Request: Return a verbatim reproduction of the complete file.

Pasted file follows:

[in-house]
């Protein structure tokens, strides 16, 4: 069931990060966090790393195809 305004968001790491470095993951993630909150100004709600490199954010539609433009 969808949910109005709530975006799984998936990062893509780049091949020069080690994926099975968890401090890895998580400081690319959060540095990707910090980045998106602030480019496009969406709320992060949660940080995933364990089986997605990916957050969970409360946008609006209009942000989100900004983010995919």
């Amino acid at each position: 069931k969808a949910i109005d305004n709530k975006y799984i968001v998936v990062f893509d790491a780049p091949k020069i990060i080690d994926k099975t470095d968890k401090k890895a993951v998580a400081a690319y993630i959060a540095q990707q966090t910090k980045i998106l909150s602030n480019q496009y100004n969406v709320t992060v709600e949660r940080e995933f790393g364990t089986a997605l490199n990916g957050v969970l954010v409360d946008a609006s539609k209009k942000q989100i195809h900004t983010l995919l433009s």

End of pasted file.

[in-house]
């Protein structure tokens, strides 16, 4: 069931990060966090790393195809 305004968001790491470095993951993630909150100004709600490199954010539609433009 969808949910109005709530975006799984998936990062893509780049091949020069080690994926099975968890401090890895998580400081690319959060540095990707910090980045998106602030480019496009969406709320992060949660940080995933364990089986997605990916957050969970409360946008609006209009942000989100900004983010995919």
């Amino acid at each position: 069931k969808a949910i109005d305004n709530k975006y799984i968001v998936v990062f893509d790491a780049p091949k020069i990060i080690d994926k099975t470095d968890k401090k890895a993951v998580a400081a690319y993630i959060a540095q990707q966090t910090k980045i998106l909150s602030n480019q496009y100004n969406v709320t992060v709600e949660r940080e995933f790393g364990t089986a997605l490199n990916g957050v969970l954010v409360d946008a609006s539609k209009k942000q989100i195809h900004t983010l995919l433009s």